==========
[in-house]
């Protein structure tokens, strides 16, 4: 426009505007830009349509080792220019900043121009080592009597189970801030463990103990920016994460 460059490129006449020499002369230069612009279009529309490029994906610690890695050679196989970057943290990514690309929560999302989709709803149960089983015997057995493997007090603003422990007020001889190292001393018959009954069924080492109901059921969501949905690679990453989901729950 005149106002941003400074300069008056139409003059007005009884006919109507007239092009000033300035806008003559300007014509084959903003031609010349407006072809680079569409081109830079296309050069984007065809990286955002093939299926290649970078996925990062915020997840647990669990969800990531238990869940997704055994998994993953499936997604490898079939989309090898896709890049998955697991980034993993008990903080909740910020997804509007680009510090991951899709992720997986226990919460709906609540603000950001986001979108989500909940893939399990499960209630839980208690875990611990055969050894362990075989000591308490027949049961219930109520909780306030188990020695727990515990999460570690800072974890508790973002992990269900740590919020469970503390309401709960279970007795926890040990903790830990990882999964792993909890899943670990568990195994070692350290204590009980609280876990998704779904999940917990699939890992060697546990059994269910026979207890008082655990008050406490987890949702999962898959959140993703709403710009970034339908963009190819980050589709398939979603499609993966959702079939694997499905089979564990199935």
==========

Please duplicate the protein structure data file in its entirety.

[in-house]
């Protein structure tokens, strides 16, 4: 426009505007830009349509080792220019900043121009080592009597189970801030463990103990920016994460 460059490129006449020499002369230069612009279009529309490029994906610690890695050679196989970057943290990514690309929560999302989709709803149960089983015997057995493997007090603003422990007020001889190292001393018959009954069924080492109901059921969501949905690679990453989901729950 005149106002941003400074300069008056139409003059007005009884006919109507007239092009000033300035806008003559300007014509084959903003031609010349407006072809680079569409081109830079296309050069984007065809990286955002093939299926290649970078996925990062915020997840647990669990969800990531238990869940997704055994998994993953499936997604490898079939989309090898896709890049998955697991980034993993008990903080909740910020997804509007680009510090991951899709992720997986226990919460709906609540603000950001986001979108989500909940893939399990499960209630839980208690875990611990055969050894362990075989000591308490027949049961219930109520909780306030188990020695727990515990999460570690800072974890508790973002992990269900740590919020469970503390309401709960279970007795926890040990903790830990990882999964792993909890899943670990568990195994070692350290204590009980609280876990998704779904999940917990699939890992060697546990059994269910026979207890008082655990008050406490987890949702999962898959959140993703709403710009970034339908963009190819980050589709398939979603499609993966959702079939694997499905089979564990199935």